What does this expression mean?

"smell about"

Does it mean to take a smell of the surroundings, as if one smelled the inside of a room?

"Smell about the (inside of the) room"

Could I use this to say that a bear's muzzle smelled about the inside of a house where it broke in?

Could I say that the bear's muzzle smelled something as in transitive form?

  • What context did you see this in?
    – muru
    Commented Dec 8, 2017 at 4:34

2 Answers 2


In the UK (and probably elsewhere), about can be a synonym for around.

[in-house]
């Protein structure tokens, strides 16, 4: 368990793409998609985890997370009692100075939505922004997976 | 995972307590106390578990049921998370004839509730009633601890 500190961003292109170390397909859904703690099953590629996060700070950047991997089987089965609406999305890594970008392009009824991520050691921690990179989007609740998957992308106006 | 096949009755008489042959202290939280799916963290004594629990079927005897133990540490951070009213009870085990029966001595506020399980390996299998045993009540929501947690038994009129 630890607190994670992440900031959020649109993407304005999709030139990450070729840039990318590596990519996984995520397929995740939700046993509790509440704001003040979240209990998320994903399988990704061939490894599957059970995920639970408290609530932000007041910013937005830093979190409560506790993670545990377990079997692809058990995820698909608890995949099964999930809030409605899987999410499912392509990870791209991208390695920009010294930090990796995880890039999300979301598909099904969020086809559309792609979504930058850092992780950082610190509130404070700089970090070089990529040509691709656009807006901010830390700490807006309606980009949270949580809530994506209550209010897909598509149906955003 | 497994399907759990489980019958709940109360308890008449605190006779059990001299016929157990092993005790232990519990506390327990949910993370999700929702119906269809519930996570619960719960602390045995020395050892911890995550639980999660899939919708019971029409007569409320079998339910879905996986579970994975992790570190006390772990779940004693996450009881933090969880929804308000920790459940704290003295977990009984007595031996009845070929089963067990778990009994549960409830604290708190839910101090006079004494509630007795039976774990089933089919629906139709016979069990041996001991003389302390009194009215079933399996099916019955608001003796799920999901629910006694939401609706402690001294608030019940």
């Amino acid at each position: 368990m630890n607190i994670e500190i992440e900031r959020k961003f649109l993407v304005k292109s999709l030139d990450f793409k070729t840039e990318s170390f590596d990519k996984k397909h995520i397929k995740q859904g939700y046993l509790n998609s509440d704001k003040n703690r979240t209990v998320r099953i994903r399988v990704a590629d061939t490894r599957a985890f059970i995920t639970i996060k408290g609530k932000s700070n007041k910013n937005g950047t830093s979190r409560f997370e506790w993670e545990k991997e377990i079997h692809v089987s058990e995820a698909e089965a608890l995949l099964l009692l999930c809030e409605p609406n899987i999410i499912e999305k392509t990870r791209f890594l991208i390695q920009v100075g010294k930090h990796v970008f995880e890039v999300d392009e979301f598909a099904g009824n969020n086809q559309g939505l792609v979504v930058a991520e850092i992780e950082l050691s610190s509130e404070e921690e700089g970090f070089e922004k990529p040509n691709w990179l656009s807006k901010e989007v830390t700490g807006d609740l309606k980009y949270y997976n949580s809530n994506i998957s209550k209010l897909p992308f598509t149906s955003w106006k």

The bear smelled about the inside of the house

is equivalent to

The bear smelled around the inside of the house

In both cases, the adverb indicates some kind of motion or exploration. The bear perhaps moved its head, trying to smell in different areas. Or maybe the bear actually walked around the house, sniffing the floor, walls, and objects.


If something has a smell about it, it means that particular item or area has a very distinct odor. For example:

The room has a very nasty smell about it.

Which means that this room smells quite pungent.

The bear smelled the rotting salmon on the beach.

Here the bear is observing the smell. It is the fish that smells, while the bear does the smelling.


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